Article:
Volunteers took time out from their busy fall schedules to celebrate the great outdoors and National Public Lands Day Oct 18 to 21— four days to connect people to the public land in their community. At Joint Base Lewis-McChord, it inspired staff and volunteers to contribute a day of service.
Volunteers came from the surrounding communities, JBLM Fish and Wildlife, Center for Natural Lands Management as well as from the JBLM Environmental Warfighters program, a program that engages active-duty service members in habitat restoration, rare species conservation and ecological science. The program provides transitioning service members with knowledge and skills to use once out of the military.
The day was a productive one. Volunteers built more than 70 nest boxes for western bluebird and 15 for purple martin birds, participated in a mulching project for planted oak saplings, helped with an experimental rake seeding project in JBLM prairies and were offered prairie ecology tours with JBLM biologists.
Employees of contractor Colorado State University Environmental Management of Military Lands cut wood for 200 bluebird boxes, 100 purple martin boxes and 100 bat boxes in anticipation of a strong turnout of volunteers to put the boxes together.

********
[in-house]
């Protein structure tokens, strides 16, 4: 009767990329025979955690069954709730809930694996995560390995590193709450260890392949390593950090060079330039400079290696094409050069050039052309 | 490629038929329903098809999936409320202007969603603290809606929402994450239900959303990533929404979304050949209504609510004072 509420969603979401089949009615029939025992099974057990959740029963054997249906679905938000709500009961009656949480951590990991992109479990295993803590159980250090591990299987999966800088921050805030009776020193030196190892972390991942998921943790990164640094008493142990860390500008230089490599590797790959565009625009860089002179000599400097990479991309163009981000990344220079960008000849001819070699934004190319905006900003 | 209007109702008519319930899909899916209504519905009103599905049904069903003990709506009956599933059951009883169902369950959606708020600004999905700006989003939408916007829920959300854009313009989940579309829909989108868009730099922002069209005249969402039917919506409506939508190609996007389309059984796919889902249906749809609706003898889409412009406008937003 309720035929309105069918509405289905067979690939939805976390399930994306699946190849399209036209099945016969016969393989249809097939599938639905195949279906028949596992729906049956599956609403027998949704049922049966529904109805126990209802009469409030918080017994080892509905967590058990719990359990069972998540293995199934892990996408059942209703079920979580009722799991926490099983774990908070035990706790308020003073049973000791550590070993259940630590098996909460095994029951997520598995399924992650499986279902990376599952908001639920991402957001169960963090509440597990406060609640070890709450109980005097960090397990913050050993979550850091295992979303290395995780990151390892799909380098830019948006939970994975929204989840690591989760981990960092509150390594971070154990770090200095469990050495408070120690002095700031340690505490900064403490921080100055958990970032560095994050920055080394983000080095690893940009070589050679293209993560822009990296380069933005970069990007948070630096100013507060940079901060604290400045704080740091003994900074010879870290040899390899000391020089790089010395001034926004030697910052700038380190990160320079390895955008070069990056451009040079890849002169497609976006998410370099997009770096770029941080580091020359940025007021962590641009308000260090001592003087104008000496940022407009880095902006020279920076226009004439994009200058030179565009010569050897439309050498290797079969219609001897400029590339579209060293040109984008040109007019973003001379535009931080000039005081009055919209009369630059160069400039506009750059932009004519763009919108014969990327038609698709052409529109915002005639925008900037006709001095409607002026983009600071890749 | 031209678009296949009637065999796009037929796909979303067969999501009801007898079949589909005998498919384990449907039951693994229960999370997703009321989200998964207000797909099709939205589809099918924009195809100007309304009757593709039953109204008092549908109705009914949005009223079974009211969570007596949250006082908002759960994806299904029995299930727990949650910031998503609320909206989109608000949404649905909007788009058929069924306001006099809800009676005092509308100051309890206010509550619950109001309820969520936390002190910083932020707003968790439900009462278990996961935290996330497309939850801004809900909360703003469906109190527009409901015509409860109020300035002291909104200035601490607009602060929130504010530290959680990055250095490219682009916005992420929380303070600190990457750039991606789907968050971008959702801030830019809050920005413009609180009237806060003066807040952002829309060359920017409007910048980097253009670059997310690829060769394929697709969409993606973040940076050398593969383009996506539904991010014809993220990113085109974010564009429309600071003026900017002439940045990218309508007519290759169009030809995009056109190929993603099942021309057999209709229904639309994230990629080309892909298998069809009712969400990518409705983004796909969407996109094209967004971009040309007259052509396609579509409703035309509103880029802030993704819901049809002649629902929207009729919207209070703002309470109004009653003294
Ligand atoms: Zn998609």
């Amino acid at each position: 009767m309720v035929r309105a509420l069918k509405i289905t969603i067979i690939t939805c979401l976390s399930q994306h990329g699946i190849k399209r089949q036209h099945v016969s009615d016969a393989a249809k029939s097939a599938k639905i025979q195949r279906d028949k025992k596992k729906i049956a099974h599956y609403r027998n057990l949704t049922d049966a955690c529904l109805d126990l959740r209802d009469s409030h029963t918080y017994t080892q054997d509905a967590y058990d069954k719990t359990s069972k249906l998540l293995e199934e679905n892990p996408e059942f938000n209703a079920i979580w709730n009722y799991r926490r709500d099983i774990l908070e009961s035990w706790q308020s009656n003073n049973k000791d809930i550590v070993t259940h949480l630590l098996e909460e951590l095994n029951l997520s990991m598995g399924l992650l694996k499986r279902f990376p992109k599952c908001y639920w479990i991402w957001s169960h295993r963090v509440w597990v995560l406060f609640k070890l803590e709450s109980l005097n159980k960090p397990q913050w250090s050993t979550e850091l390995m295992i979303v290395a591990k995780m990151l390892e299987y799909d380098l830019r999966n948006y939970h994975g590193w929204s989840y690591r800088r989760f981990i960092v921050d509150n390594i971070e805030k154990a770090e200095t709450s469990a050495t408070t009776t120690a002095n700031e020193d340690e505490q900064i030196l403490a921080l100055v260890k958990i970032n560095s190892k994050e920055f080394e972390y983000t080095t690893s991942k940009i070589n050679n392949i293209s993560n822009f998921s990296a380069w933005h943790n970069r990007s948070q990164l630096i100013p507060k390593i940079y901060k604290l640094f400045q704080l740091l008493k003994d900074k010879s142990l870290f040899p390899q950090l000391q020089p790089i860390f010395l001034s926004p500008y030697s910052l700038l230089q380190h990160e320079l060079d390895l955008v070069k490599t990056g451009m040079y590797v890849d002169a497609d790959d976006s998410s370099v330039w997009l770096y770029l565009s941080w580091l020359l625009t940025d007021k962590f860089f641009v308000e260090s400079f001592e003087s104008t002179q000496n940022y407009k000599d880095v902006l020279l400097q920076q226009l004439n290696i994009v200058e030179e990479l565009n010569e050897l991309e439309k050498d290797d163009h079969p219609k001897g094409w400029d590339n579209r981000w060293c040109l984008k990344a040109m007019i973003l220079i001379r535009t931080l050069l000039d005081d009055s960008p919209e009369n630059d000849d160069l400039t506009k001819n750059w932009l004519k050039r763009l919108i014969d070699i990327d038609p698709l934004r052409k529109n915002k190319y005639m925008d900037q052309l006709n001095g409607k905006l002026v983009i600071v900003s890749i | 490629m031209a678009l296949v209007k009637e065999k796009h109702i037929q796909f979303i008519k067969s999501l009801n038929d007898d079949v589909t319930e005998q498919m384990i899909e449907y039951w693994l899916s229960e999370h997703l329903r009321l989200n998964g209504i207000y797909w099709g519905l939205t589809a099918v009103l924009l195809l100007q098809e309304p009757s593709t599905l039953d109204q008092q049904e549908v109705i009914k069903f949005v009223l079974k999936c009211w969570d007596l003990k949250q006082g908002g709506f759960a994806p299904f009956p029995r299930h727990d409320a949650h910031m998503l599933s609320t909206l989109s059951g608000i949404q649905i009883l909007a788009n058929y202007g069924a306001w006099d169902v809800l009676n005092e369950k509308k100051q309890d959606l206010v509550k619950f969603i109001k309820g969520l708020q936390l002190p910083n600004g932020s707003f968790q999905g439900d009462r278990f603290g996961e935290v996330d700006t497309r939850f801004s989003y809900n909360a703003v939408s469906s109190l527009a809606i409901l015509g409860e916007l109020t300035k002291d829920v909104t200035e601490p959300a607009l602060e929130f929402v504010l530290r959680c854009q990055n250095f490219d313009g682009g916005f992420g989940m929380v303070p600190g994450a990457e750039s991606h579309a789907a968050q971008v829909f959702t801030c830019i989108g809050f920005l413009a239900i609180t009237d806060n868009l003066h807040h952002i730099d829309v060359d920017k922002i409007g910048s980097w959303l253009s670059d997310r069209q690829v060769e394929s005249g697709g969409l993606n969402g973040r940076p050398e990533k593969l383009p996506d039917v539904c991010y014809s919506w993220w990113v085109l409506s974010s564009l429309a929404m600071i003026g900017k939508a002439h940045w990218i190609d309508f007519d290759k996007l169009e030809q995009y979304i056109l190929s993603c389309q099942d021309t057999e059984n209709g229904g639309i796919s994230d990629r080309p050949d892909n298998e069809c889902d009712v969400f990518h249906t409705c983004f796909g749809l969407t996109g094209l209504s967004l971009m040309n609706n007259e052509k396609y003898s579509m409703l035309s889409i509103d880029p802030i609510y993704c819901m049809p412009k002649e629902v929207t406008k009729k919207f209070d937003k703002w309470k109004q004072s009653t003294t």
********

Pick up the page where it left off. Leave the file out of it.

“A $6,500.00 grant for lumber to build the bat boxes came from National Public Lands Day,” said Dennis Aubrey from JBLM Fish and Wildlife. “Additional construction of the boxes will be done by inmates at the (Northwest Joint Regional Correctional Facility) through the Sustainability in Prisons project.”
Staff will place the boxes in the woods on JBLM to facilitate the recovery of the purple martin, currently listed as a Species of Concern in Washington state; the Western bluebird, a state-monitored species, and a variety of bats including Townsend’s big-eared bat, are listed as a species of concern.
These efforts are testimony to the dedication and coordination JBLM devotes to rehabilitation of training lands on one of the rarest ecosystems in the country, South Puget Sound prairies.
These open, grassy plains are composed of gravelly soils that dry out quickly in summer droughts.
A unique landscape, native plants nourish several federally endangered species that JBLM protects:
• the Mazama pocket gopher,
• the Taylor’s checkerspot butterfly.
• the streaked horned lark.
Biologists, foresters and JBLM Fish and Wildlife staff maintain JBLM’s prairies through active management and restoration.
The National Public Lands Day event is just one of many opportunities to volunteer with JBLM Fish and Wildlife. To find out more about volunteering, visit Facebook.com/SustainableJBLM.